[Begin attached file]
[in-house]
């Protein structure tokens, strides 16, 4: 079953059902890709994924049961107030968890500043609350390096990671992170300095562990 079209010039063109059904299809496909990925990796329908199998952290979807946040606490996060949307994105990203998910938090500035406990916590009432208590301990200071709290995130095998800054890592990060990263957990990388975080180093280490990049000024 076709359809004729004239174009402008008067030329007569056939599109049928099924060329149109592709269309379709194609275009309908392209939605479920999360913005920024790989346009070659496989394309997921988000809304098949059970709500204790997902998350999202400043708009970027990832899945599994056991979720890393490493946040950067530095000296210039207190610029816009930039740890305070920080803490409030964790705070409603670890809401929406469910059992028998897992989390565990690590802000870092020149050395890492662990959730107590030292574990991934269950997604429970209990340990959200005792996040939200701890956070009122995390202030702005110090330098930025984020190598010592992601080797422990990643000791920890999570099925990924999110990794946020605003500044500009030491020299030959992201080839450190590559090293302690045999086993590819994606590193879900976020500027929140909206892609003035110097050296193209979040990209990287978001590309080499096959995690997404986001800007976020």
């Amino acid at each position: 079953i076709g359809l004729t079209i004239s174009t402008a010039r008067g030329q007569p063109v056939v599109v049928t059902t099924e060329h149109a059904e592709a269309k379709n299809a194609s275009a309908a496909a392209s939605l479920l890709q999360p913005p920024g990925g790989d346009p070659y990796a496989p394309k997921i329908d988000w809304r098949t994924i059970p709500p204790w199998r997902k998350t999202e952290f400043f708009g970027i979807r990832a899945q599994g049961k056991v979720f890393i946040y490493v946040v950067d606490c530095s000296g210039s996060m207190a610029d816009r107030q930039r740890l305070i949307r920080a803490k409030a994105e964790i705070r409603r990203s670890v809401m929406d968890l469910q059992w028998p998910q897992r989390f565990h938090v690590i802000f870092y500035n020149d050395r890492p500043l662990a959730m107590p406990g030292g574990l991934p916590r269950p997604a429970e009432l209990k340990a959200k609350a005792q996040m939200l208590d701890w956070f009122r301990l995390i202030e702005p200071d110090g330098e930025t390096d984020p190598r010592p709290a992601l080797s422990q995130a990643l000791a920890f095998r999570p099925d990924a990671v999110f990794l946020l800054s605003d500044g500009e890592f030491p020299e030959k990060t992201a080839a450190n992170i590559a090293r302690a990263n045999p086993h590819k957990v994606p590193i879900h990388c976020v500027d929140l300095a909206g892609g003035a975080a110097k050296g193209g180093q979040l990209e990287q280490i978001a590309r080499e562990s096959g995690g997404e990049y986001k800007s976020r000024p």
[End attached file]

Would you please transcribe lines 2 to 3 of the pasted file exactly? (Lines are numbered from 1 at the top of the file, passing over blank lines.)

């Protein structure tokens, strides 16, 4: 079953059902890709994924049961107030968890500043609350390096990671992170300095562990 079209010039063109059904299809496909990925990796329908199998952290979807946040606490996060949307994105990203998910938090500035406990916590009432208590301990200071709290995130095998800054890592990060990263957990990388975080180093280490990049000024 076709359809004729004239174009402008008067030329007569056939599109049928099924060329149109592709269309379709194609275009309908392209939605479920999360913005920024790989346009070659496989394309997921988000809304098949059970709500204790997902998350999202400043708009970027990832899945599994056991979720890393490493946040950067530095000296210039207190610029816009930039740890305070920080803490409030964790705070409603670890809401929406469910059992028998897992989390565990690590802000870092020149050395890492662990959730107590030292574990991934269950997604429970209990340990959200005792996040939200701890956070009122995390202030702005110090330098930025984020190598010592992601080797422990990643000791920890999570099925990924999110990794946020605003500044500009030491020299030959992201080839450190590559090293302690045999086993590819994606590193879900976020500027929140909206892609003035110097050296193209979040990209990287978001590309080499096959995690997404986001800007976020």
């Amino acid at each position: 079953i076709g359809l004729t079209i004239s174009t402008a010039r008067g030329q007569p063109v056939v599109v049928t059902t099924e060329h149109a059904e592709a269309k379709n299809a194609s275009a309908a496909a392209s939605l479920l890709q999360p913005p920024g990925g790989d346009p070659y990796a496989p394309k997921i329908d988000w809304r098949t994924i059970p709500p204790w199998r997902k998350t999202e952290f400043f708009g970027i979807r990832a899945q599994g049961k056991v979720f890393i946040y490493v946040v950067d606490c530095s000296g210039s996060m207190a610029d816009r107030q930039r740890l305070i949307r920080a803490k409030a994105e964790i705070r409603r990203s670890v809401m929406d968890l469910q059992w028998p998910q897992r989390f565990h938090v690590i802000f870092y500035n020149d050395r890492p500043l662990a959730m107590p406990g030292g574990l991934p916590r269950p997604a429970e009432l209990k340990a959200k609350a005792q996040m939200l208590d701890w956070f009122r301990l995390i202030e702005p200071d110090g330098e930025t390096d984020p190598r010592p709290a992601l080797s422990q995130a990643l000791a920890f095998r999570p099925d990924a990671v999110f990794l946020l800054s605003d500044g500009e890592f030491p020299e030959k990060t992201a080839a450190n992170i590559a090293r302690a990263n045999p086993h590819k957990v994606p590193i879900h990388c976020v500027d929140l300095a909206g892609g003035a975080a110097k050296g193209g180093q979040l990209e990287q280490i978001a590309r080499e562990s096959g995690g997404e990049y986001k800007s976020r000024p």